Colleen Brennan, beverage manager for the O’Charley’s chain, agrees. “They’re still selling, Ultra particularly,” she says. But she notes that Ultra’s success didn’t come without a price. “It did cannibalize Michelob sales somewhat.”
Trade-off or not, Brennan sees low carb beers staying in the picture. “I think low-calorie, low-carb is here to stay,” she says. “There will be new products next year, it’s not going away. But at the end of the day, customers buy on taste. If you can get light with taste, that’s a bonus. Once people realize that most light beers are low-carb, they’ll buy on taste.”
Johnson went further. “We really did sell a lot of Ultra,” he says. “But it peaked about four months ago. As we got into the fall and people started wearing sweaters…counting carbs wasn’t as important anymore. People thought, ‘Hey, I’ll have a beer I can taste!’ and went back to their Fat Tire and Yuengling Porter.”
What effect have malternatives and low-carb beers had on the image of the core beer brands? Do they, by their success, imply that something is wrong with beer’s image, that beer can’t satisfy the 21-to-30 year old drinker’s wants?
WHAT DO CUSTOMERS WANT?
Bob Lachky, vice-president of brand management and director of global brand media for Anheuser-Busch, faced that question during a press conference at the launch of Anheuser-Busch’s new BE “energy beer.” (see sidebar). “Why aren’t these young folks just happy drinking beer?” asked Tom Daykin, a Milwaukee newspaper reporter.
“It is a good question,” Lachky admitted. “They are not [happy] because there is so much in our culture and our society which speaks to individuality, to experimentation. If you studied the sociology of what is going on in our country, there is a real move for people wanting to put their stamp on being an individual and you have seen it impact every industry. People used to say, ‘I am a Budweiser drinker.’ or ‘I drink wine.’ People don’t say that anymore. They say, ‘Well, depending on my mood and depending on the time of day, depending on whether I am after a softball game or if I am out on a date with somebody I am really trying to impress, maybe I’m switching around with what I want to drink.'”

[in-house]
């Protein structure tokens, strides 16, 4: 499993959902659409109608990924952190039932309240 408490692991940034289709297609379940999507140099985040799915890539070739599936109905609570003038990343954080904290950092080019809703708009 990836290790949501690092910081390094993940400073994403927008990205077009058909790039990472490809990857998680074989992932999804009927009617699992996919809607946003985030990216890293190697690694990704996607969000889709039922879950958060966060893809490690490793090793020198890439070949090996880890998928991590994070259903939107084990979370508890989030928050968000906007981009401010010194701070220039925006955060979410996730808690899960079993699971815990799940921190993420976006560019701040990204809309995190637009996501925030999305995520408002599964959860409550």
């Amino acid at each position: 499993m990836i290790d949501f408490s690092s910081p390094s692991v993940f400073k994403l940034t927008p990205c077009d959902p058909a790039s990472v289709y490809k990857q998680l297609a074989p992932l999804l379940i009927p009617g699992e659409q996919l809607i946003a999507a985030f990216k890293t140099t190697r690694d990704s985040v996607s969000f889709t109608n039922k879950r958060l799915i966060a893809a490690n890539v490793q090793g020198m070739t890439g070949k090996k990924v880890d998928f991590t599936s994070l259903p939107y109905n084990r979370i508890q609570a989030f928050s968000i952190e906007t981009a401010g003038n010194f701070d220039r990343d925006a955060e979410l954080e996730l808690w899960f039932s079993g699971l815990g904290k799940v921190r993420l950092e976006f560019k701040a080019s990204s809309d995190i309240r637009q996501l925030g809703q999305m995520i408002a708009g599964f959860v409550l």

However, Lachky emphasizes that it’s not that people aren’t drinking beer. “Beer is still the highest incidence of alcohol consumption for alcohol beverages versus distilled spirits and wine and that has historically been true for the last 30, 40 years. But variety and innovation is more of a factor than anything else…you can find that consumers may start out an evening with a glass of beer at 6p.m., could move into maybe a distilled spirit somewhere around 9p.m. and go to the clubs and try something else, maybe bottled water and maybe finish off with a beer later in the evening. The spectrum of drinks that people will come in and out of has changed so drastically in the last five years [that] it is more about individuality and wanting something different and not conforming.”
ATTACK OF THE COCKTAILS
But Brennan is not so sure she agrees with that, and points to another big trend on the scene. “There’s a rise in the cocktail culture,” she says. “That’s what is hurting beer, all the new cocktails and flavors. That’s cut into beer sales more than the malternatives. And, of course, vodka, rum, [and] liquor is naturally low in carbs.”
That’s what Shepard sees as well. “What’s driven spirits growth?” he poses. “Flavored vodkas. The spirits people woke up seven or eight years ago, realized the shotglass thing wasn’t working, and they got more innovative with their marketing efforts.”
Johnson isn’t worried about the impact on beer’s image. “The malternatives were marketed to the 21-to-30 year old drinkers, who generally haven’t acquired taste buds to handle the more full-flavored beers. I’m talking more about the craft beers, the micro segment. By their nature, the alternatives are marketed to that young group, so I don’t think they hurt traditional beer’s image. They are out there, and the malternatives are entry-level beverage alcohol drinks.”